You have no choice: it’s either scale or die.
Charles Baden-Fuller and Ian MacMillan wrote skillfully on the matter in the Harvard Business Review: “Many ventures fail to capitalize on successful prototypes because they make one strategic error: they do not understand scale-up. And failing to scale swiftly can be the difference between life and death of a product or company in a fast-moving world.”
At what point is it right to scale? The easy answer is: as soon as possible. But too fast can have long-term implications. There are a few things you need to do before scaling. Product-Market fit comes first, starting with your product discovery, followed by product and market validation, after which you test and improve the efficiency of your product within your market. Then and only after then, you can scale. Once you scale, you have a whole different set of pains that revolve around creating a scalable and repeatable business model.
A great example of a company that scaled right is Akamai, a company that had a big idea – accelerate and manage Internet traffic on a global scale – but tested it first in a lab setting with no funding. After discovery and validation, the Akamai team went ahead and commercialized the product, reaching Product-Market fit within a year, with revenue of $4 million in their first year, then $90 million the second year. As a result of the quick growth, the company had to scale fast. Costly mistakes were made, but ultimately Akamai was able to overcome them. In addition, Akamai had to scale its product – from one product to a platform. Akamai had a strong enough product development process that allowed them to successfully scale their product offering to a line of products.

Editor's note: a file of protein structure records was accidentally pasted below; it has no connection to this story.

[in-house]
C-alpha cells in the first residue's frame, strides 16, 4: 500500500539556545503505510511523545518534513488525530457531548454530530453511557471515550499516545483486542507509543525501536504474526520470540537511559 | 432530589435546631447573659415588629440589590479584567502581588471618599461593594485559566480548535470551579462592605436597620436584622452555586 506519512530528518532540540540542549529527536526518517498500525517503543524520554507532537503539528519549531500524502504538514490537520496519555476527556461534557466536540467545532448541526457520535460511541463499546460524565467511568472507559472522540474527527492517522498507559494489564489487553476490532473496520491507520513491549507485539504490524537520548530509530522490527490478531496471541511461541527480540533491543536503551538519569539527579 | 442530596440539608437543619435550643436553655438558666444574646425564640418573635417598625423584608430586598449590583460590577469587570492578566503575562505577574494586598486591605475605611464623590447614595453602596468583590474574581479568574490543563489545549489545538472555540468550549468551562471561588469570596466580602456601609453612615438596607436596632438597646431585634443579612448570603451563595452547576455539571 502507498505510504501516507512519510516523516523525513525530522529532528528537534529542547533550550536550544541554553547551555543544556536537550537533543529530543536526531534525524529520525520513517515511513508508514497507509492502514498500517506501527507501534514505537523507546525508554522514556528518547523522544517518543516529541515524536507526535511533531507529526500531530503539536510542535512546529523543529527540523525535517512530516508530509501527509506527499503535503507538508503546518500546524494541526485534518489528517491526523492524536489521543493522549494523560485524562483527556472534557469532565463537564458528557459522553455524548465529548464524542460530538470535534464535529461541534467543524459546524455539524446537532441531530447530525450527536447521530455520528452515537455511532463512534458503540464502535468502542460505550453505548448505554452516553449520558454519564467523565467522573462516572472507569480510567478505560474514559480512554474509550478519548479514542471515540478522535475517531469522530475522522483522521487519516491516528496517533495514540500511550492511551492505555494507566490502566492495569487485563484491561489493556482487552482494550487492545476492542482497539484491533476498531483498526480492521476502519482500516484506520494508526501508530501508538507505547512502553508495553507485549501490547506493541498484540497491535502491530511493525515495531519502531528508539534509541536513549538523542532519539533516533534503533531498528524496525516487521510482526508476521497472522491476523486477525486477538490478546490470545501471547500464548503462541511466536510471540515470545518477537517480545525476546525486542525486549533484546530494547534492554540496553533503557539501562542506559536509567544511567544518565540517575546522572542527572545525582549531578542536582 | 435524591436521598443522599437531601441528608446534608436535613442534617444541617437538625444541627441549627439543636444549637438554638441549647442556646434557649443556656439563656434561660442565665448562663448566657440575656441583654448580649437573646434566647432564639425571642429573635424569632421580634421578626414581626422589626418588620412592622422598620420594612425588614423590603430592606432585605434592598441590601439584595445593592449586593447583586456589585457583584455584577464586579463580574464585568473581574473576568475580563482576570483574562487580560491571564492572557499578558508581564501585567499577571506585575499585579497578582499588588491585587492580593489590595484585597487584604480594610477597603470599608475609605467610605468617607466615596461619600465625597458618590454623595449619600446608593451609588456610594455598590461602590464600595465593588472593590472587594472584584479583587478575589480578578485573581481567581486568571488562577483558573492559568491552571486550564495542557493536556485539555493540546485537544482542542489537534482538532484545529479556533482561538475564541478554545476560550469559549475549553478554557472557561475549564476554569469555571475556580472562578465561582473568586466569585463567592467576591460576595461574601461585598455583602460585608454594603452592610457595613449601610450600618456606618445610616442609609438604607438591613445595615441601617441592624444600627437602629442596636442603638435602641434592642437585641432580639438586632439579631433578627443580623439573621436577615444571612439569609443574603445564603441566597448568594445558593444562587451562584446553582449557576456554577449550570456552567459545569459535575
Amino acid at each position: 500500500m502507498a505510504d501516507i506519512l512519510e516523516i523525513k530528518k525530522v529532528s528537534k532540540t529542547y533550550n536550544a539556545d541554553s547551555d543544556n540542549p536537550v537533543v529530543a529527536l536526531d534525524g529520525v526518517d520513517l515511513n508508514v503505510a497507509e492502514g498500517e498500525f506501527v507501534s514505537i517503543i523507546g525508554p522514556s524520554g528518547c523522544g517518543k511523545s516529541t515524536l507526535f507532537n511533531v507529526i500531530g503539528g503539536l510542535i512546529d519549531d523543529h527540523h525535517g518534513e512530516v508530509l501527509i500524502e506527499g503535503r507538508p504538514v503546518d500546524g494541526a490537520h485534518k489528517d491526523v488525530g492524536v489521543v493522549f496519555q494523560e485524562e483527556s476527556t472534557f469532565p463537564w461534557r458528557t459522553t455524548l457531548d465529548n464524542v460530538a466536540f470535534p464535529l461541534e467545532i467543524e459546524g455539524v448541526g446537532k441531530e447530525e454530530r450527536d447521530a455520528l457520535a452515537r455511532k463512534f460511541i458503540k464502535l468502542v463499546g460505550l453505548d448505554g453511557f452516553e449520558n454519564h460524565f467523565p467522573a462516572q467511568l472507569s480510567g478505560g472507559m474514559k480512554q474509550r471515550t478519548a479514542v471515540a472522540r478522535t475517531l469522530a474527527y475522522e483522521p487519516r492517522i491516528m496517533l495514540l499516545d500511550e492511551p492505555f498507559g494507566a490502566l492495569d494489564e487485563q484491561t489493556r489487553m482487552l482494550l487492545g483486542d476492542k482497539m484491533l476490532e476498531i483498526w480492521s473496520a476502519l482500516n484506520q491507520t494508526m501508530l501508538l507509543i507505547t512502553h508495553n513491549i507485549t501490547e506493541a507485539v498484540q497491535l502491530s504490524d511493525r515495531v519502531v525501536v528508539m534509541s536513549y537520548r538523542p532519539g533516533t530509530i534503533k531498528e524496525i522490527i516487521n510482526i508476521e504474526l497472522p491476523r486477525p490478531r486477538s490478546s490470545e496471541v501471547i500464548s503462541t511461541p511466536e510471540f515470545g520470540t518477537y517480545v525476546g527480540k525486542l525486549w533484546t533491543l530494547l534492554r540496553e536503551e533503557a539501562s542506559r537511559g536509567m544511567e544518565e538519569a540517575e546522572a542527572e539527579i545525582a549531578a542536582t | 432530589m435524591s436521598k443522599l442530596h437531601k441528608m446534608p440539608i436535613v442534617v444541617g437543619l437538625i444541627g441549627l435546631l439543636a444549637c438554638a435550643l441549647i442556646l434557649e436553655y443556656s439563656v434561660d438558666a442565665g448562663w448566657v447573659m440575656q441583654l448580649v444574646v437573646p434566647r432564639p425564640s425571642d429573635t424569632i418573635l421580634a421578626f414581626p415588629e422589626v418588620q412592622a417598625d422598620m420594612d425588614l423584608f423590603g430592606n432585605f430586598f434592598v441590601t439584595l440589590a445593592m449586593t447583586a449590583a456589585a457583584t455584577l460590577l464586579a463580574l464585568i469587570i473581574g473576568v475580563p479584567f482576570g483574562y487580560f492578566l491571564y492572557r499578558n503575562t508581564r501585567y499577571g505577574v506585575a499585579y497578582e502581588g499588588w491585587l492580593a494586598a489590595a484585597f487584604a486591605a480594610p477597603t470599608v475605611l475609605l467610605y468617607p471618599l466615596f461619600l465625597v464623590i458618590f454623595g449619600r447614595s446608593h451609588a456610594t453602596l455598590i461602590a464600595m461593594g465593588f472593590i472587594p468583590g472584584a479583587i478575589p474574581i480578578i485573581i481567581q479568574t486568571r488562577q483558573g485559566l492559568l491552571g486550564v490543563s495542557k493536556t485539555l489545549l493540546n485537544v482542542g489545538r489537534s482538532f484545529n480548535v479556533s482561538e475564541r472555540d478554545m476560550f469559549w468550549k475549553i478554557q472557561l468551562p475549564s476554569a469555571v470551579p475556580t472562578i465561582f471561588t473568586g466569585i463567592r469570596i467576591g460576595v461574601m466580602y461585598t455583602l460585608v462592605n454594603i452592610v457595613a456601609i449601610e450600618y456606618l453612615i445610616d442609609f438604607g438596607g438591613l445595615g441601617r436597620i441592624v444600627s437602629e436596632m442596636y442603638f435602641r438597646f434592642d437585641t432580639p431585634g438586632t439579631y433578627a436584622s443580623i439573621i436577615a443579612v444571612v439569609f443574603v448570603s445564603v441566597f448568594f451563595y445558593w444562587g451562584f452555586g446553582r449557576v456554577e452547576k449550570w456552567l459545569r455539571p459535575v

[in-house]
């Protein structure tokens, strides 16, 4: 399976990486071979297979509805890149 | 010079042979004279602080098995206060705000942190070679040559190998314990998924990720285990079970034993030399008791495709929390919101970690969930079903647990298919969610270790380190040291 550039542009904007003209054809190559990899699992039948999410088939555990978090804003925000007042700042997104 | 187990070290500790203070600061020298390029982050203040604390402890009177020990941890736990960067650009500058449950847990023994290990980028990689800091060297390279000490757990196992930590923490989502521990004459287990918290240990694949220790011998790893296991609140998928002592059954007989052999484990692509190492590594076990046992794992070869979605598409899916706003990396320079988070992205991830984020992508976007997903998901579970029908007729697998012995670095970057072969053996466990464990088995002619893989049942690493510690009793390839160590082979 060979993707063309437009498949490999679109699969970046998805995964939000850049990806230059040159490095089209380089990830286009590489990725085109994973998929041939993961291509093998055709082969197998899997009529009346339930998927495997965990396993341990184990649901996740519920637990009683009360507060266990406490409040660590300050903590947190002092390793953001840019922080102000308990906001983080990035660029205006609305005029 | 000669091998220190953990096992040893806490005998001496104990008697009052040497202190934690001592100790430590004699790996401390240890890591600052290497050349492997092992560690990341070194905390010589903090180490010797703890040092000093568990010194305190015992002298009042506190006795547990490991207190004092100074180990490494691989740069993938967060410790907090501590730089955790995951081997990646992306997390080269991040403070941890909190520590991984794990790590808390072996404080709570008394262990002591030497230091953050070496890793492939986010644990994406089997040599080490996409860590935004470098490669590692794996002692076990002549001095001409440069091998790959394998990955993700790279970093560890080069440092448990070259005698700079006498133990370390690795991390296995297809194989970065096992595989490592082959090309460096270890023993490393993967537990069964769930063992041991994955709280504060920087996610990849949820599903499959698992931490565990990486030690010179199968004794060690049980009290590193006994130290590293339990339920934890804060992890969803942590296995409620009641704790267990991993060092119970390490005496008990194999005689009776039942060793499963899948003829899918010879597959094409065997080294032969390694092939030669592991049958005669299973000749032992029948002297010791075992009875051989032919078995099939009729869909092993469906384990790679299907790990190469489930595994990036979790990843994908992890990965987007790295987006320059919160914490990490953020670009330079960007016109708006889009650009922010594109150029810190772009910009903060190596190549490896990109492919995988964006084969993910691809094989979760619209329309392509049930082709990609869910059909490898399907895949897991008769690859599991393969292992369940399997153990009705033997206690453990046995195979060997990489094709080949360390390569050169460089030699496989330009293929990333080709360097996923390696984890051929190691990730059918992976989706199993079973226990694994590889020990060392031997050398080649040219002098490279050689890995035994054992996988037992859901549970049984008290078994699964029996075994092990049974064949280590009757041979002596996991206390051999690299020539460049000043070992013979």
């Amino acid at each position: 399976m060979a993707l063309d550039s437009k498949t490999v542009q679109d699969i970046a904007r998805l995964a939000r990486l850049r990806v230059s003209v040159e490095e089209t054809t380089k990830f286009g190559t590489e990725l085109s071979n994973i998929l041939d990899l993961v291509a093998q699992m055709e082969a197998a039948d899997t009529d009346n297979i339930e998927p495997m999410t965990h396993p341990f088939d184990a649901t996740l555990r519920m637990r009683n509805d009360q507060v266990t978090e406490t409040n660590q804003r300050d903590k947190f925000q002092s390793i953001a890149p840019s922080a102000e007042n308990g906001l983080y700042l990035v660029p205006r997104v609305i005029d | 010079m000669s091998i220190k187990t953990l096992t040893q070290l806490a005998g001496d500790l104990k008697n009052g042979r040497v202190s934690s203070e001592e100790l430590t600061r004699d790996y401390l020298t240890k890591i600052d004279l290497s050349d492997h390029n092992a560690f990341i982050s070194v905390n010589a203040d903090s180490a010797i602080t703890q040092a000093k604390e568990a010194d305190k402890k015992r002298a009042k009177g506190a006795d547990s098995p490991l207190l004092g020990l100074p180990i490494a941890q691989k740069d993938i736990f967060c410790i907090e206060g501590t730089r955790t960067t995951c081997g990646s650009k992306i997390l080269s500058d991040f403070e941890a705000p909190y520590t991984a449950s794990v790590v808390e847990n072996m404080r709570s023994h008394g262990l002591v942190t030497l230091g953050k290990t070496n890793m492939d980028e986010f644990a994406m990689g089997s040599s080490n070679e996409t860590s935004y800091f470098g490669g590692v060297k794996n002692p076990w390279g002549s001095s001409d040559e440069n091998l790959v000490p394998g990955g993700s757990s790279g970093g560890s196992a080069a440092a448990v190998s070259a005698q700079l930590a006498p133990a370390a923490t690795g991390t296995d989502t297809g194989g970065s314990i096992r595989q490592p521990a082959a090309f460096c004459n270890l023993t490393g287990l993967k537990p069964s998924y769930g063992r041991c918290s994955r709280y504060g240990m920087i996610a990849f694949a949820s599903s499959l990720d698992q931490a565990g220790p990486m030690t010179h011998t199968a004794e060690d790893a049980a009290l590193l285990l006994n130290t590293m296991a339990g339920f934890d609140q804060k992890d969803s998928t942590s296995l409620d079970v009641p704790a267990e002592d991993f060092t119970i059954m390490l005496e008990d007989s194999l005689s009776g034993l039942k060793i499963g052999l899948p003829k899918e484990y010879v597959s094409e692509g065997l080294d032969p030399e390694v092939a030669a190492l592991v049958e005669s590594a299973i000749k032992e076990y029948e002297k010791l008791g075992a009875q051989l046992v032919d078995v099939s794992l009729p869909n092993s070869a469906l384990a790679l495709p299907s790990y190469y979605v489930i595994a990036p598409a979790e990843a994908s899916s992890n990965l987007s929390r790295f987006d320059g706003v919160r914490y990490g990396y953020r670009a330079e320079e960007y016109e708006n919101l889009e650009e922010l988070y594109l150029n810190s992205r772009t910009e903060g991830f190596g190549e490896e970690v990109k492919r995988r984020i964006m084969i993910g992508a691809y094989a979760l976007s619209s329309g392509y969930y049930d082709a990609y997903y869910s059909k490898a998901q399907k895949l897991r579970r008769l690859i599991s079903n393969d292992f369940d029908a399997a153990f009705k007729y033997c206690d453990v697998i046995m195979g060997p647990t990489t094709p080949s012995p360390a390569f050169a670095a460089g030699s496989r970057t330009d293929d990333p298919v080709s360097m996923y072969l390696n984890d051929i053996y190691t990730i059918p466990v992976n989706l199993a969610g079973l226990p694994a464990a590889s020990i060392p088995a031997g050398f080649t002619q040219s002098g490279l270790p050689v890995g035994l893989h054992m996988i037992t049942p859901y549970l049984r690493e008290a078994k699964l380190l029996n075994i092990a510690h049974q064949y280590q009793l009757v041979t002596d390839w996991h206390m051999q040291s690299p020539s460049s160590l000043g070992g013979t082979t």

You may only be validating your product’s value proposition. Or you may be in early discovery. But you should already be thinking about what it would mean to scale. Your 10 existing pilot customers will have to be thousands or tens of thousands or millions one day. You have the power to create the right kind of business structure that can take you places – take you towards scaling up.
A few things to keep you in the right mindset of scaling – even if you’re not there yet:
• Realize that customers are not the same as users
• Recognize that first users are not the same as scaling users
• Anticipate that first products are not the same as scaling products
The evolution of your product also means the evolution of customers and users. Be mindful of your next steps and ensure that they take you where you want to go – towards scale.
Do you have any tips on successfully scaling your business?